Missouri is accepting applications for its Fast Track financial aid program. Fast Track is designed to help adults 25 years or older, or individuals under 25 who have not been enrolled in education in at least two years. The grants are awarded to eligible Missourians working toward a certificate, degree or industry-recognized credential for a job in high demand.
Some of the industries in greatest need include teaching, skilled trades, agriculture, allied health and computer science jobs. LeRoy Wade, deputy commissioner of operations for the state Department of Higher Education and Workforce Development, tells Missourinet the top three programs students applied for the grant money last year were in allied health, teacher education and computer science.
“The number one program area by far is allied health and that wasn’t really a surprise before the pandemic but it’s certainly not one as we are in the middle of the pandemic,” he says. “At some point, as many as 50% of the applicants were coming in for allied health programs. And those are things like medical assisting, nurses, respiratory therapists.”
Fast Track launched last year as part of one of Gov. Mike Parson’s top priorities. In the program’s first year, nearly 200 students were helped with the average award amounting to $2,189.
Wade says the grants cover a broader list of program areas this year.
“We expanded the area in what I would call Public Safety. So we added programs for corrections officers. We added firefighters and things like that,” says Wade. “In teacher education, we expanded the while teacher education in some areas was available for, now we have additional ones.”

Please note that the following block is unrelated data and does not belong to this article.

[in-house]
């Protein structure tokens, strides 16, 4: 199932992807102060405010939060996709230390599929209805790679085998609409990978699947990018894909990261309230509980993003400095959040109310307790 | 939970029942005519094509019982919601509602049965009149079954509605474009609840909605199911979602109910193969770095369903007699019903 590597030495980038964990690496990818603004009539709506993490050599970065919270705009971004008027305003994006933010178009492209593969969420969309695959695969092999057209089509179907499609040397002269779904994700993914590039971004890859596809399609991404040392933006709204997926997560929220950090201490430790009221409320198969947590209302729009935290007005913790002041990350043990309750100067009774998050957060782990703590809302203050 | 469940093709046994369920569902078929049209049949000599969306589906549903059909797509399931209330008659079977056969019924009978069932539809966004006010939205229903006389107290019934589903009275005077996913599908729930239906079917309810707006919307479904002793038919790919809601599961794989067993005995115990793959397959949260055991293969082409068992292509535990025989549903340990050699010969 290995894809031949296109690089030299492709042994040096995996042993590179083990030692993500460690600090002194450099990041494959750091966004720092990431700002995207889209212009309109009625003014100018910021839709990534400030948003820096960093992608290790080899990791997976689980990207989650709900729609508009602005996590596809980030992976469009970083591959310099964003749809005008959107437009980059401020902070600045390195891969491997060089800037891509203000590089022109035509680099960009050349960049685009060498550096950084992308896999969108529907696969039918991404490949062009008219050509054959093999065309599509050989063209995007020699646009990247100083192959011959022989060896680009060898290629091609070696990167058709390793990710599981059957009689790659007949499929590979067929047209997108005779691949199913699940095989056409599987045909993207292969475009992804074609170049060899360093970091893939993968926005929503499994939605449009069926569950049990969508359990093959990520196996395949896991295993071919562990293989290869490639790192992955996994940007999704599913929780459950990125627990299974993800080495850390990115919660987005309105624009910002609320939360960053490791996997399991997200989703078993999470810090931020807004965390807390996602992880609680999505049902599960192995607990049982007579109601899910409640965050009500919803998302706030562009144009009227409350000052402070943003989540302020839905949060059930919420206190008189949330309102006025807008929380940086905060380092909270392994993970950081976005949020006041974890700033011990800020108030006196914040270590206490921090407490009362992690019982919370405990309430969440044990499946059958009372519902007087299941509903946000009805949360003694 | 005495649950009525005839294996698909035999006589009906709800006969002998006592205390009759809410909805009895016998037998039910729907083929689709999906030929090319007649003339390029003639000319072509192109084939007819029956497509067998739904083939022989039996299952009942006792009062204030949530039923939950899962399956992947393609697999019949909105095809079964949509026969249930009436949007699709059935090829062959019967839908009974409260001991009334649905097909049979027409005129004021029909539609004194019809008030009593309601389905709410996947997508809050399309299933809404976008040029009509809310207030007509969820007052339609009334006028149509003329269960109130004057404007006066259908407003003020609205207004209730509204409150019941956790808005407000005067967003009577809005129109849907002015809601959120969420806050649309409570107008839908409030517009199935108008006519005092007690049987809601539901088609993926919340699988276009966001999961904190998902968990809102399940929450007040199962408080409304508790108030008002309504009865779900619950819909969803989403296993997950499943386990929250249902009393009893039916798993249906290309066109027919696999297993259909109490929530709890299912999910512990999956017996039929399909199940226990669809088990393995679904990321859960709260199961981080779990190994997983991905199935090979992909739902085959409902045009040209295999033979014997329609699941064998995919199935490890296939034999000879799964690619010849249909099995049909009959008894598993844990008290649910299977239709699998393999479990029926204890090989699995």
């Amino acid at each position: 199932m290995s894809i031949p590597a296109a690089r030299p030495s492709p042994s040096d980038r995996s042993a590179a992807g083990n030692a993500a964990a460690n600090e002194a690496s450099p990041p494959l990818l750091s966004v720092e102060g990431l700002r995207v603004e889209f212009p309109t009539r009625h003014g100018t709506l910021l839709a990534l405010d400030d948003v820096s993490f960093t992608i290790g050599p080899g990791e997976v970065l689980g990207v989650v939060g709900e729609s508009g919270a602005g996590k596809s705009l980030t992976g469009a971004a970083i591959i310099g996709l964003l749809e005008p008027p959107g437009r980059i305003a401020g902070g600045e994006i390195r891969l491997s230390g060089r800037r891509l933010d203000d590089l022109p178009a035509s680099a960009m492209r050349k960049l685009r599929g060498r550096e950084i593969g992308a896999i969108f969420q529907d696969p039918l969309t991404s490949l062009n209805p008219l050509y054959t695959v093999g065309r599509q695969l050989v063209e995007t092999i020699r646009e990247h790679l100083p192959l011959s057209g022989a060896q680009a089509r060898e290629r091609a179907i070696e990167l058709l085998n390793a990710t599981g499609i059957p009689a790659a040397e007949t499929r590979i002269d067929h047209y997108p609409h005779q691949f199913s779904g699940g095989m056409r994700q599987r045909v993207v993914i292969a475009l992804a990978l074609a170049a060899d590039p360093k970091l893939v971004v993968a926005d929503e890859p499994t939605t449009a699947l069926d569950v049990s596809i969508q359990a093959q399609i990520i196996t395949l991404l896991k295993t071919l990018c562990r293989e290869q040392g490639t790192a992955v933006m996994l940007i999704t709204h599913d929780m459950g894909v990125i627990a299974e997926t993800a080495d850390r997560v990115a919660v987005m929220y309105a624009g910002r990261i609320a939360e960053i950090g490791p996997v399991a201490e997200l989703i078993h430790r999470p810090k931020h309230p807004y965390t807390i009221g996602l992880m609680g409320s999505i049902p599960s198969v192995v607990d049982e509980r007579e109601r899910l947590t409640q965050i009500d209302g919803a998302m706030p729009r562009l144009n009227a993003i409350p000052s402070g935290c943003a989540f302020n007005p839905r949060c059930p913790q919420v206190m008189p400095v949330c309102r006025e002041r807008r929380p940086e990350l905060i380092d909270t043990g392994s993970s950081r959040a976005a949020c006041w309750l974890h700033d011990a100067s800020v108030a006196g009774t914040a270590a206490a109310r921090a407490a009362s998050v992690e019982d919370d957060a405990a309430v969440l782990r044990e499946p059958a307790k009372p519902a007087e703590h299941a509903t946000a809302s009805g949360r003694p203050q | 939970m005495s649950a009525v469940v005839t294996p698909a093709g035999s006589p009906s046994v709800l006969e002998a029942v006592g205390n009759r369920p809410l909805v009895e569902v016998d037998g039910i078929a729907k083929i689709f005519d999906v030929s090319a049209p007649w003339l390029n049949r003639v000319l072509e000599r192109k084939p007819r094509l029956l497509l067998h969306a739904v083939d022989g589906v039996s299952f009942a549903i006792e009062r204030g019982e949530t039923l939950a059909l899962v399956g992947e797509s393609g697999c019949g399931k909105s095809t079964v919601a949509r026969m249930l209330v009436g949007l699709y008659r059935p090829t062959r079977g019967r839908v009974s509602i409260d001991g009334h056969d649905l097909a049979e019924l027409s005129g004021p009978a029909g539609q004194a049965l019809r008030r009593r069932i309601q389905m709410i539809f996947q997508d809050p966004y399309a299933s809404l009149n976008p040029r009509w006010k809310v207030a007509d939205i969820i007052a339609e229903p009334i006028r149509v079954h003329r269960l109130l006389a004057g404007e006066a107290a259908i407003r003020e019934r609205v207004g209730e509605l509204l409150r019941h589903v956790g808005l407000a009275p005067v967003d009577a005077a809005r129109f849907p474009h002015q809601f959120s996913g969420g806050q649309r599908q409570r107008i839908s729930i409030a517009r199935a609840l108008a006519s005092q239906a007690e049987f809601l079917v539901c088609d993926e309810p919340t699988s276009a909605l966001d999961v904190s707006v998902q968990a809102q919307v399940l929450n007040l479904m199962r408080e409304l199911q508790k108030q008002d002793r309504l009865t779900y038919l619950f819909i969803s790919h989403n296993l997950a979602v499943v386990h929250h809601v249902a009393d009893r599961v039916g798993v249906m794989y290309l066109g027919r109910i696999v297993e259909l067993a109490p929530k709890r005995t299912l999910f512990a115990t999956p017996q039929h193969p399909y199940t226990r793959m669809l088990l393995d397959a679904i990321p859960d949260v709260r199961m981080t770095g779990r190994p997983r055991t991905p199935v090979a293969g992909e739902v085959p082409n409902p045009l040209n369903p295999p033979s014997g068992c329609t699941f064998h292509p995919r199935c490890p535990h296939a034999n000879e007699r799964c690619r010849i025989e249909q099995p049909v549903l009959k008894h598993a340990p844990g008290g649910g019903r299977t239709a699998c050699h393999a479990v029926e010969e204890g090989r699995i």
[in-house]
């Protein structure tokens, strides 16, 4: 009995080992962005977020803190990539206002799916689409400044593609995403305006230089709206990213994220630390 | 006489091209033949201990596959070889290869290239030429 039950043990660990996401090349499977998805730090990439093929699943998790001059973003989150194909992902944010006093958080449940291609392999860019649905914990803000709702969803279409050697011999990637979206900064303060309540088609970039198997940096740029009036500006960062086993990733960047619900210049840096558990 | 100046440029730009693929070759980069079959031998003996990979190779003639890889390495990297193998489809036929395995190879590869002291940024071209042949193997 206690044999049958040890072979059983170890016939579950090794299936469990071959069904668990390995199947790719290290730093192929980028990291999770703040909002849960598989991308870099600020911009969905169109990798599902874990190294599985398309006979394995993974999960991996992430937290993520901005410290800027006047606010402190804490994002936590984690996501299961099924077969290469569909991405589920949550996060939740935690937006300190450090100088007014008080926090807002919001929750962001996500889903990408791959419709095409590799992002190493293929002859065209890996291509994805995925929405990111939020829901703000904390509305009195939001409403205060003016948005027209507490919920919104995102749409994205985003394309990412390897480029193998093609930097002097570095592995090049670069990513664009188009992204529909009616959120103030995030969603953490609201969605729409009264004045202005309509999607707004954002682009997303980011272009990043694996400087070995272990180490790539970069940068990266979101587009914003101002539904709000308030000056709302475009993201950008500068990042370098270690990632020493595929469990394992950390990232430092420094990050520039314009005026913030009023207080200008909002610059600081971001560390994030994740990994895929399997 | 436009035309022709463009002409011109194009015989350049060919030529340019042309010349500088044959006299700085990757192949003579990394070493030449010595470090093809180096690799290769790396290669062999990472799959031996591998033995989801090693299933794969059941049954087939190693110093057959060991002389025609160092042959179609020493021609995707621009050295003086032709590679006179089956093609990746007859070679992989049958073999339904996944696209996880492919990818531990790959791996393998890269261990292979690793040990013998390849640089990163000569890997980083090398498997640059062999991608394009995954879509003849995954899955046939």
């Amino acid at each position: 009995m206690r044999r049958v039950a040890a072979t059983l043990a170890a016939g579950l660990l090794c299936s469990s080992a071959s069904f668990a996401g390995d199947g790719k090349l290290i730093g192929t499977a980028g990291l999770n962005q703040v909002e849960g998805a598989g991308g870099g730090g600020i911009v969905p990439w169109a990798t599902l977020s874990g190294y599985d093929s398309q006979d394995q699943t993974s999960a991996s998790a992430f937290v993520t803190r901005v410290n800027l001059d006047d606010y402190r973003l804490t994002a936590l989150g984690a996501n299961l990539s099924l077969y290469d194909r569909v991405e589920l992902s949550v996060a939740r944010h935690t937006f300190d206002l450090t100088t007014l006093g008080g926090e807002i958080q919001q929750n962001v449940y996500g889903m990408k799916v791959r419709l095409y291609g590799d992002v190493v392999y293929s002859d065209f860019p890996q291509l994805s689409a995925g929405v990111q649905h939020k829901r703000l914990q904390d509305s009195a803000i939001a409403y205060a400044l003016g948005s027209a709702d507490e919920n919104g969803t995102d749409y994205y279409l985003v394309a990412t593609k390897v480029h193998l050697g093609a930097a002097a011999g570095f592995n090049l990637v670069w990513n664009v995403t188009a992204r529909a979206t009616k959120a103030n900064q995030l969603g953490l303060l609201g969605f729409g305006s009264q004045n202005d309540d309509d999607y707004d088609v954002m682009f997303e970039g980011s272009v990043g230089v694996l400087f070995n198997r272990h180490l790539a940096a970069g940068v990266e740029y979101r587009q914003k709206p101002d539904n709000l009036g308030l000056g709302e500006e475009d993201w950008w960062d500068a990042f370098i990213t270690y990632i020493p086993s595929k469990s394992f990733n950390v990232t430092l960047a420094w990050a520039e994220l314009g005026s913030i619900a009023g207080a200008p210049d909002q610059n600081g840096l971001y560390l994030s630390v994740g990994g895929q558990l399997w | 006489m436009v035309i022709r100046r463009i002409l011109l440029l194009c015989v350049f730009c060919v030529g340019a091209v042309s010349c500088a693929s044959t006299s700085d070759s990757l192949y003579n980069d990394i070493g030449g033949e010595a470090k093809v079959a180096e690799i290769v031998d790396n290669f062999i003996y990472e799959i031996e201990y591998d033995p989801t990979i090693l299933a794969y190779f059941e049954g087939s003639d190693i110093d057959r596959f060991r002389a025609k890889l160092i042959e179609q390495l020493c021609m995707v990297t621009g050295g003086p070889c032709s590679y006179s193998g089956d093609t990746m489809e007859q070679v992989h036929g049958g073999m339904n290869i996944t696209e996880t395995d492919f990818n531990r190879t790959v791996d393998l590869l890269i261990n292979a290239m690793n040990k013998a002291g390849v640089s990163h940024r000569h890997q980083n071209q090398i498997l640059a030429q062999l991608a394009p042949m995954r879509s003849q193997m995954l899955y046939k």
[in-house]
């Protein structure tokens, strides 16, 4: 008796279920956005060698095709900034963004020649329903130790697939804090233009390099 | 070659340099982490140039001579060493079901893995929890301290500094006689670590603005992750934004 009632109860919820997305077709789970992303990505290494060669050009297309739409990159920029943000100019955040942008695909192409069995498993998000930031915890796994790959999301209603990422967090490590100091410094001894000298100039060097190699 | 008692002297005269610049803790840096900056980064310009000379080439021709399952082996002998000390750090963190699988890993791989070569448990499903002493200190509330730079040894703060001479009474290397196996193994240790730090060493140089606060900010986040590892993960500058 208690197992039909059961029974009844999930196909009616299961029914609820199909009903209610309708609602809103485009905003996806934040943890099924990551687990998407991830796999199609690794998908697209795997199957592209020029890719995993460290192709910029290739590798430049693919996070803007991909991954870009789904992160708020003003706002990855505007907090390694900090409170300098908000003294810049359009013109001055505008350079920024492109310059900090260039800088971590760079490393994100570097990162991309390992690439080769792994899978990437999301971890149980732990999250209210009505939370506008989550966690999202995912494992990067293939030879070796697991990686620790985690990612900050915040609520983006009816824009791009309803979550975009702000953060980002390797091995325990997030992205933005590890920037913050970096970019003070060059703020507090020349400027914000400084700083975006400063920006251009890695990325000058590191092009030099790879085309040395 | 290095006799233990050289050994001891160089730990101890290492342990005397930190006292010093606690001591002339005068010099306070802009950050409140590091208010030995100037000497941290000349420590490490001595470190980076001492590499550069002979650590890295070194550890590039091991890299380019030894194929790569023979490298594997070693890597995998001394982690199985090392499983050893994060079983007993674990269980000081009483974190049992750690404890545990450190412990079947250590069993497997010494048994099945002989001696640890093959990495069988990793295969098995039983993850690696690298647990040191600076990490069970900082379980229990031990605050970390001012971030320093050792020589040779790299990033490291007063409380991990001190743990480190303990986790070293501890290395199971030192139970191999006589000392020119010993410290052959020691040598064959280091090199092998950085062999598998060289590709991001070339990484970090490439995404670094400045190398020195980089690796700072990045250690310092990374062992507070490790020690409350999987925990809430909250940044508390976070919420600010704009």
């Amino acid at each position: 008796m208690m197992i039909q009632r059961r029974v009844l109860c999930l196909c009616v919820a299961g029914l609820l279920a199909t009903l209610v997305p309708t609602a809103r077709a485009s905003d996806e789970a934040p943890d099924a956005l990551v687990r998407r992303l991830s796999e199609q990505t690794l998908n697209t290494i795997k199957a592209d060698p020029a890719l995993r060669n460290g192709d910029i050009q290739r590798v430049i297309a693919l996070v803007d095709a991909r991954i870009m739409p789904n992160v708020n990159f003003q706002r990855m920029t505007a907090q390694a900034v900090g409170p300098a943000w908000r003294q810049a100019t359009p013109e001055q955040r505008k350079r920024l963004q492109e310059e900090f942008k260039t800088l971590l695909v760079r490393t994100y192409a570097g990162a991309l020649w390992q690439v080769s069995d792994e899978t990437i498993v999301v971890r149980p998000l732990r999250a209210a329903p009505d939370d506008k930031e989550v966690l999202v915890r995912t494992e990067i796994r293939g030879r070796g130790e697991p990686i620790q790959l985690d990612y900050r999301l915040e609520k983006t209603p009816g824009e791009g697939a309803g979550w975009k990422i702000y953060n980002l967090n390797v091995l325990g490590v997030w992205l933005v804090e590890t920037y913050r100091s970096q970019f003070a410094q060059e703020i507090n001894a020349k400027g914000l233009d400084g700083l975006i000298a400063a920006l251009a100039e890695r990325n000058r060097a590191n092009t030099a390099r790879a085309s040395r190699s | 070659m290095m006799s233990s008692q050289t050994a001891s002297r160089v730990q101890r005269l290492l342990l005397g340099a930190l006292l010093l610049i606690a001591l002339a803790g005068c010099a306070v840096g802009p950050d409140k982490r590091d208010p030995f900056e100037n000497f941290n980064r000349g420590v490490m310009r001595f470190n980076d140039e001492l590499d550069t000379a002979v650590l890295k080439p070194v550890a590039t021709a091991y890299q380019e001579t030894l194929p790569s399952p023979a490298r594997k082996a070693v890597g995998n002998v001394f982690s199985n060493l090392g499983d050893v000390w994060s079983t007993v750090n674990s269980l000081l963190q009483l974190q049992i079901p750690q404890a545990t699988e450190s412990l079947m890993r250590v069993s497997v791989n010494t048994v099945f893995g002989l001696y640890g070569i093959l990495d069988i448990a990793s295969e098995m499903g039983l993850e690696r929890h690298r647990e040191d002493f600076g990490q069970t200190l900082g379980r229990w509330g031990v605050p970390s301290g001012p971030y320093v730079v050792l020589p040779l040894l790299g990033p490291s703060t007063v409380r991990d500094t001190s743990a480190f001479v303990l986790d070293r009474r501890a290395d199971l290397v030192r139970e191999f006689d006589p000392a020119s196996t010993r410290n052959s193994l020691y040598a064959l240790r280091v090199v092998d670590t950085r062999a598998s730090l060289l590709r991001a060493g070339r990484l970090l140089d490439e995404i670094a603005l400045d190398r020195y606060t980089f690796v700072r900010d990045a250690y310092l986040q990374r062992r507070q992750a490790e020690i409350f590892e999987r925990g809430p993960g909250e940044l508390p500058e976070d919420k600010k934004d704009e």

Fast Track was expanded this year to include not only nonprofit public colleges and universities but also private ones.
“It probably a little more than doubled the number of institutions,” says Wade. “There are about 40 or 45 private nonprofit institutions that participate in this program now. So, it’s a pretty substantial expansion. I think that’s really going to make a difference in terms of the reach of the program by being able to include them.”
Applicants must come from a maximum household income of $80,000 per year if filing taxes jointly or $40,000 annually for a single income household. After completing a program, those awarded a grant must work in Missouri for three calendar years or it turns into a loan with interest.
Missouri’s goal is to have 60% of working-age adults have a high-quality certificate or degree by 2025. So where is the state in meeting that goal?
“We’re in the range of somewhere between 53% and 55% right now,” says Wade. “We’re doing well. That’s up quite a bit when we started this and set this goal almost a decade ago now. We were in the mid to upper 30s. So, we’ve made quite a bit of progress over the last ten years.”
He attributes several initiatives within the department for making progress, including ways to retain students and additional supports to keep students on a path forward academically and financially.
“It looked pretty daunting when we started but we think we are maybe in striking distance of actually being able to reach that goal by 2025,” he says.
Students can access the application from the homepage of journeytocollege.mo.gov
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